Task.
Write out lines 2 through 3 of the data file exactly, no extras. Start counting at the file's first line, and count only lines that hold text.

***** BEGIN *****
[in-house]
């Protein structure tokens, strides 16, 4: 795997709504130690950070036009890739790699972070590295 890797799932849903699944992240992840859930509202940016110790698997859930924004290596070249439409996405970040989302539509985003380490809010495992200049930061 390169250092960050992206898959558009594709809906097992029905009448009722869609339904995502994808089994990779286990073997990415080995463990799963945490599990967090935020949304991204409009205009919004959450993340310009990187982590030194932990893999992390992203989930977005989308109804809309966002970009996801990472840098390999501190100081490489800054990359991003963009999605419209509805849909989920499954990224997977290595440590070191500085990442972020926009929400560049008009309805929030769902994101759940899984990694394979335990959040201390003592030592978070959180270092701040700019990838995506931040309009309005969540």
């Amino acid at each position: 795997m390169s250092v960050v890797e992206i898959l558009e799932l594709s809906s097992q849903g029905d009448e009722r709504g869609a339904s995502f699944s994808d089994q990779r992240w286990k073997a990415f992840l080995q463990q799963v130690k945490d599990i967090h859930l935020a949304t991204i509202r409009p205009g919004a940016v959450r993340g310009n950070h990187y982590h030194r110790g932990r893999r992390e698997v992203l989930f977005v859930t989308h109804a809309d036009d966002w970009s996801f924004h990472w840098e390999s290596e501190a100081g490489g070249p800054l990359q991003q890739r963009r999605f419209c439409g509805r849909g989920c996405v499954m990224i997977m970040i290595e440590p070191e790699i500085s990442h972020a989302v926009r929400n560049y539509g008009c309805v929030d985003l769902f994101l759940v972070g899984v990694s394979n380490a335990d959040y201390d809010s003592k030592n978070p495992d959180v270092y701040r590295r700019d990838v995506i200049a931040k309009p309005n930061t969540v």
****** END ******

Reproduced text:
């Protein structure tokens, strides 16, 4: 795997709504130690950070036009890739790699972070590295 890797799932849903699944992240992840859930509202940016110790698997859930924004290596070249439409996405970040989302539509985003380490809010495992200049930061 390169250092960050992206898959558009594709809906097992029905009448009722869609339904995502994808089994990779286990073997990415080995463990799963945490599990967090935020949304991204409009205009919004959450993340310009990187982590030194932990893999992390992203989930977005989308109804809309966002970009996801990472840098390999501190100081490489800054990359991003963009999605419209509805849909989920499954990224997977290595440590070191500085990442972020926009929400560049008009309805929030769902994101759940899984990694394979335990959040201390003592030592978070959180270092701040700019990838995506931040309009309005969540």
């Amino acid at each position: 795997m390169s250092v960050v890797e992206i898959l558009e799932l594709s809906s097992q849903g029905d009448e009722r709504g869609a339904s995502f699944s994808d089994q990779r992240w286990k073997a990415f992840l080995q463990q799963v130690k945490d599990i967090h859930l935020a949304t991204i509202r409009p205009g919004a940016v959450r993340g310009n950070h990187y982590h030194r110790g932990r893999r992390e698997v992203l989930f977005v859930t989308h109804a809309d036009d966002w970009s996801f924004h990472w840098e390999s290596e501190a100081g490489g070249p800054l990359q991003q890739r963009r999605f419209c439409g509805r849909g989920c996405v499954m990224i997977m970040i290595e440590p070191e790699i500085s990442h972020a989302v926009r929400n560049y539509g008009c309805v929030d985003l769902f994101l759940v972070g899984v990694s394979n380490a335990d959040y201390d809010s003592k030592n978070p495992d959180v270092y701040r590295r700019d990838v995506i200049a931040k309009p309005n930061t969540v």